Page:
Click on Validate. Dataiku parses your query, verifies that the syntax is correct, and computes the output dataset column types. Update the schema when prompted.

Click Run. DSS starts a job that creates the output table in the PostgreSQL database and fills it with the results of your query. Go to the Flow and see the newly added recipe and dataset.


SQL Query Recipes in Dataiku DSS

The concept of a SQL query recipe is that it must “return” as results the rows that you want in the output dataset.

If the output dataset is a SQL dataset (that corresponds to a new table in the database), DSS will automatically INSERT these records into the target table. If the output is not on SQL, DSS will retrieve the records from the database and store them in the output dataset.

Thus, while SQL recipes can be used to perform a number of general database operations within a Flow, the query ultimately must perform a SELECT statement that returns the records that you want to get in the output dataset.

Using Visual Recipes to Perform In-database Operations

Many visual recipes (Group, Join, Stack, etc.) can also perform in-database operations. For example, we are now ready to enrich the customers_stacked_prepared dataset with information about orders customers have made. Click on customers_stacked_prepared, and from the Actions menu choose Join with… from the list of visual recipes.

Select orders_by_customer as the second input dataset. Change the name of the output dataset to customers_enriched. Click Create Recipe.

In the Join step, change the join type to an Inner join in order to return only customers who have made an order. Note that Dataiku has automatically determined the join keys customerID and customer_id, even though they have different names in the two datasets.

In the Selected columns step, we can deselect customer_id from the orders_by_customer dataset because it is redundant with customerID in the customers_stacked_prepared dataset.

We can run the recipe now, and it will execute in-database (look under the Run button for confirmation), and we can also see the SQL code that is run by this Join recipe.

In the Output step, click View Query to preview the SQL code. We’re satisfied with this, so click Run. Confirm the schema update, and then Run the recipe.

In-database Charts

When we create charts on database datasets, the summary statistics used to build the charts can be computed in-database. For example, in the customers_enriched dataset, click the Charts tab.

The default chart type is a bar chart. Drag pages_visited_avg to the X axis and Count of records to the Y axis.

At the moment, the chart is based on a sample of the data. Click to the Sampling & Engine tab of the left pane. Select In-database as the execution engine and click Save. In this case, the shape of the bar chart is essentially unchanged, but when the sample is not representative of the full data, using the full dataset can be illuminating, and using the in-database engine can speed your results.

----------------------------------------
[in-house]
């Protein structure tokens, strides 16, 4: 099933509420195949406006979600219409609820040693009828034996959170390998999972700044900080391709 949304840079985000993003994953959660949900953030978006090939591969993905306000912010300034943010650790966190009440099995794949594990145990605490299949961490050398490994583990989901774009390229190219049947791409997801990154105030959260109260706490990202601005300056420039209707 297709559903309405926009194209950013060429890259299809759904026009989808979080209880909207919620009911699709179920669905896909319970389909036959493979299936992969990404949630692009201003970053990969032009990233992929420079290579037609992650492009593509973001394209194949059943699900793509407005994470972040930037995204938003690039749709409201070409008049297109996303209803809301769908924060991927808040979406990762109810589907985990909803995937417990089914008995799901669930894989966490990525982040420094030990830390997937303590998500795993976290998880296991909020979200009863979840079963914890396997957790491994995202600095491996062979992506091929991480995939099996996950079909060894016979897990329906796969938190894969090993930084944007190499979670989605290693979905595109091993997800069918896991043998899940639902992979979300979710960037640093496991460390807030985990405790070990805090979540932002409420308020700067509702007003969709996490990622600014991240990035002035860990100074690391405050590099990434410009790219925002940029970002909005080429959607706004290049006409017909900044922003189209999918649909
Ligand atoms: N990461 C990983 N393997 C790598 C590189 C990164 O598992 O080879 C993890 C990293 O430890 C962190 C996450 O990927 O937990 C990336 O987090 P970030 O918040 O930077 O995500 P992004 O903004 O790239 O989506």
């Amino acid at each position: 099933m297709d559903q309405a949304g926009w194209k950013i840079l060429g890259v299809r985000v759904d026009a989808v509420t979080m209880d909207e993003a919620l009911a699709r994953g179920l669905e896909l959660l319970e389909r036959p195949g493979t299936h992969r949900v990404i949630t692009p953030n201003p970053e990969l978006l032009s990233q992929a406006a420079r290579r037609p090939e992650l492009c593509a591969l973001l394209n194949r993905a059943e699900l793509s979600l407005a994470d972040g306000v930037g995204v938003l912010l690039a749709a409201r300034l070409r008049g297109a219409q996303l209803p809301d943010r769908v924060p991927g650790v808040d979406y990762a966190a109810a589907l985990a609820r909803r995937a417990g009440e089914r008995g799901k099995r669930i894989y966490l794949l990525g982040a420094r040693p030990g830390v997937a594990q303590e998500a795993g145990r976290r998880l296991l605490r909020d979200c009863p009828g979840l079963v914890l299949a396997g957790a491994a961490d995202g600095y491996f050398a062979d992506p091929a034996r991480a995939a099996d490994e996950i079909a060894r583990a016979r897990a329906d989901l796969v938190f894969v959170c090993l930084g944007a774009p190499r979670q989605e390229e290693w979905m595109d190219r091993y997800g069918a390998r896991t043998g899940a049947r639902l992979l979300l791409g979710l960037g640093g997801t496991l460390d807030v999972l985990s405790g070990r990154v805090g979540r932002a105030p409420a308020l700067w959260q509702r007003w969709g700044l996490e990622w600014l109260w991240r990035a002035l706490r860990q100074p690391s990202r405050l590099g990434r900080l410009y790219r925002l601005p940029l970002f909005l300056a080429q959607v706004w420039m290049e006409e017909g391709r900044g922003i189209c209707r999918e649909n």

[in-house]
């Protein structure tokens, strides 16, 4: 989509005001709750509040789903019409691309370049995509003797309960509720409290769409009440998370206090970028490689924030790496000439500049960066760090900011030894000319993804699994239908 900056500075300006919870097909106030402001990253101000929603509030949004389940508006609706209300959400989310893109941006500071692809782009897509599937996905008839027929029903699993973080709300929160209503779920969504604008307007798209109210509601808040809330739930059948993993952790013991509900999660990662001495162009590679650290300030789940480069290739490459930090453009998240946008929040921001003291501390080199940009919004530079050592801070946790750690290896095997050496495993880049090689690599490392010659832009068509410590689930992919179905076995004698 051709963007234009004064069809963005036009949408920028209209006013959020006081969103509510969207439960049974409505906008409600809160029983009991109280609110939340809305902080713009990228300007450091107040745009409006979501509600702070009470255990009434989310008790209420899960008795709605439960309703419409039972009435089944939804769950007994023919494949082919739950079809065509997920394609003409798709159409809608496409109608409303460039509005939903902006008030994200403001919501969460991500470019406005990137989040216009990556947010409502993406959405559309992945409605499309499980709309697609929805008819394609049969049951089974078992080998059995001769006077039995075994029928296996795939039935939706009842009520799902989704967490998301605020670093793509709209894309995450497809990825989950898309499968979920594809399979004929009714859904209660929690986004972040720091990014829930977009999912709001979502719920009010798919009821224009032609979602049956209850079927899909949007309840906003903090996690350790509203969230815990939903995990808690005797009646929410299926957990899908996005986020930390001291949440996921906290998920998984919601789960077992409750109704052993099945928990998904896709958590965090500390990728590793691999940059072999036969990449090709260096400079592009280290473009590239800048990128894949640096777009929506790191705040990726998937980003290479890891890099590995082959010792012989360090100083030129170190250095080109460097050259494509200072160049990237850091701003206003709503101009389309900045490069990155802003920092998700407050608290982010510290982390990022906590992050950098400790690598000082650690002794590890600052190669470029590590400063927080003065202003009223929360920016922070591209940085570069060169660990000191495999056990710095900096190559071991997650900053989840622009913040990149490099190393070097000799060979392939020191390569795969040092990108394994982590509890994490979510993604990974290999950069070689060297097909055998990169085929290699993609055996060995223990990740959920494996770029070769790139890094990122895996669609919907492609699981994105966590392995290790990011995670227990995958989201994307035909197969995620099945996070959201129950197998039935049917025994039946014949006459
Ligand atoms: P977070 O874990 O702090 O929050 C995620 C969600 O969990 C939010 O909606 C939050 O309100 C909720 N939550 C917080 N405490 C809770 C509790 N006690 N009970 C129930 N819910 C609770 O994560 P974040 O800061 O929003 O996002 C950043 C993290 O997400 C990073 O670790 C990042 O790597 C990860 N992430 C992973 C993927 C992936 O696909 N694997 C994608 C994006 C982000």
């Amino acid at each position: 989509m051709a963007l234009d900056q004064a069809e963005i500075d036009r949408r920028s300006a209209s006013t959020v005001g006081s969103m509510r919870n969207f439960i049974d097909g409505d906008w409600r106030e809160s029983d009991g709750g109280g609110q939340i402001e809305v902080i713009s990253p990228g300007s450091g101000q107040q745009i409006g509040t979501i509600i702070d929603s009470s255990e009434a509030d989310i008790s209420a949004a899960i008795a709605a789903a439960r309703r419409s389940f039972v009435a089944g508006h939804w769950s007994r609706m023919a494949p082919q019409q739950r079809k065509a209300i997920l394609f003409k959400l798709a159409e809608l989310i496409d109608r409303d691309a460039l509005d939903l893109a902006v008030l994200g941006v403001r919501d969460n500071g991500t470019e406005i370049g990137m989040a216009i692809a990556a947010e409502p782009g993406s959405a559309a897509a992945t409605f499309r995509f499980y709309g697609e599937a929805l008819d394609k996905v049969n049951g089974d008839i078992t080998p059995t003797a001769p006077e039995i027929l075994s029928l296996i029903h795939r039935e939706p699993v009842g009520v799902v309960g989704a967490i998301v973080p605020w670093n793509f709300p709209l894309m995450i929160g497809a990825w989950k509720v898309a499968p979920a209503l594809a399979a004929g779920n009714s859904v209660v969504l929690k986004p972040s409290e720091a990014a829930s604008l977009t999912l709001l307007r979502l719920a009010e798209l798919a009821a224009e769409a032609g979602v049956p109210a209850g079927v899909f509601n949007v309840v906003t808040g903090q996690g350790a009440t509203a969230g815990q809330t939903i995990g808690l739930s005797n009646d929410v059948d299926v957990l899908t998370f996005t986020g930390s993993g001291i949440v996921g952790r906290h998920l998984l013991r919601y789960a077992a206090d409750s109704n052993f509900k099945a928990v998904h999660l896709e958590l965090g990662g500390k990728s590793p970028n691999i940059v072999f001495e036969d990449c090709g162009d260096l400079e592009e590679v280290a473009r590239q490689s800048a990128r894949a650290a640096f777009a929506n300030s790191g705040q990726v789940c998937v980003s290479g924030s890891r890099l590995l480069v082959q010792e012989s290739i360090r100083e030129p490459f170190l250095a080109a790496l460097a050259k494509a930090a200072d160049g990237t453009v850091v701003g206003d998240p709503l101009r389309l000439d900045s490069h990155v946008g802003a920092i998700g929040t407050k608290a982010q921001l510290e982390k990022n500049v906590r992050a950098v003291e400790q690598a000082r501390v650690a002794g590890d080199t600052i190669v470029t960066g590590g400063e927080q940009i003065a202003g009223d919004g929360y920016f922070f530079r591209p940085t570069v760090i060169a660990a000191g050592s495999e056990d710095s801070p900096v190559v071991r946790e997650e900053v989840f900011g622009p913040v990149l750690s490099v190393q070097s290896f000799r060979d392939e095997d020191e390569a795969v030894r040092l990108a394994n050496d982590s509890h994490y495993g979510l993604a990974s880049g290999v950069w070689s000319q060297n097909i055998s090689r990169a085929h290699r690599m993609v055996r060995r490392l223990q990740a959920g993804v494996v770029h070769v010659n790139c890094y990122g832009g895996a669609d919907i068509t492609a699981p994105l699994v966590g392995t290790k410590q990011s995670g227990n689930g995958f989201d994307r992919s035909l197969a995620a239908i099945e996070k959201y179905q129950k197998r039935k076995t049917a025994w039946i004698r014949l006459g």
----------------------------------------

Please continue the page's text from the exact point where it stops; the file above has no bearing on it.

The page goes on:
SQL Notebooks

SQL notebooks are useful for prototyping code and querying and analyzing data.

From the customers_enriched dataset, select Lab > New Code Notebook > SQL.

Click Create and +Query. In the Tables tab of the left pane, click on the icon to the right of the table name to paste DKU_TUTORIAL_SQL_customers_enriched to the query.

The query form is now populated with the following code, which selects all columns from the DKU_TUTORIAL_SQL_customers_enriched table in the dku_shirt schema.

SELECT * FROM "dku_tshirt"."DKU_TUTORIAL_SQL_customers_enriched"

If you click Run, the query executes and shows you a sample of the query results.


We are interested in how Haiku T-Shirt customers respond to the campaign, and in particular across different age groups. We can quickly run some SQL queries to analyze this.

Click +Query, copy the following code to the new query cell, and click Run.

SELECT campaign, AVG(total), SUM(total), COUNT(campaign)
    FROM "dku_tshirt"."DKU_TUTORIAL_SQL_customers_enriched"
    WHERE birthdate >= '1980-01-01' AND birthdate < '1990-01-01'
    GROUP BY campaign

The query results pull customers who were born in the 1980’s and group them by whether they are part of the campaign. The columns report:

  • campaign, since this is the GROUP BY variable, the two rows represent the two values indicating whether a customer is part of the campaign
  • avg, representing the average order placed by a customer. Customers who were part of the campaign placed orders averaging 97.40 in value, while those who were not placed orders averaging 34.49
  • sum, representing the total value of orders placed by customers in this group
  • count, representing the number of customers in this group

Click +Query, copy the following code to the new query cell, and click Run.

SELECT campaign, AVG(total), SUM(total), COUNT(campaign)
    FROM "dku_tshirt"."DKU_TUTORIAL_SQL_customers_enriched"
    WHERE birthdate >= '1990-01-01' AND birthdate < '2000-01-01'
    GROUP BY campaign

The query results show summaries for customers born in the 1990’s. What is of immediate interest here is that there is a much smaller gap between customers who are and are not part of the campaign, versus customers born in the 80’s. This suggests that there might exist some interaction between age and the effect of the campaign.



SQL Notebooks

The SQL Notebook editor has a number of useful features for developing SQL code. You can prototype multiple queries, each in its own cell, and use code samples to quickly populate queries with starter code to achieve various tasks. As you add multiple queries, use the Queries tab of the left pane to organize and search your queries. The Tables tab of the left pane provides a handy reference of the contents of your connection, and allows you to quickly add table and column references to queries. Click Ctrl+Enter to quickly run your query.

What’s Next

Congratulations, you have taken your first steps toward working with SQL databases in Dataiku!

The reference documentation for SQL recipes is a good place to head next. Alternatively, for more information on connecting to various SQL databases, please see this section of the documentation.

With SQL mastered, be sure to continue learning about code recipes for other languages like Python and R.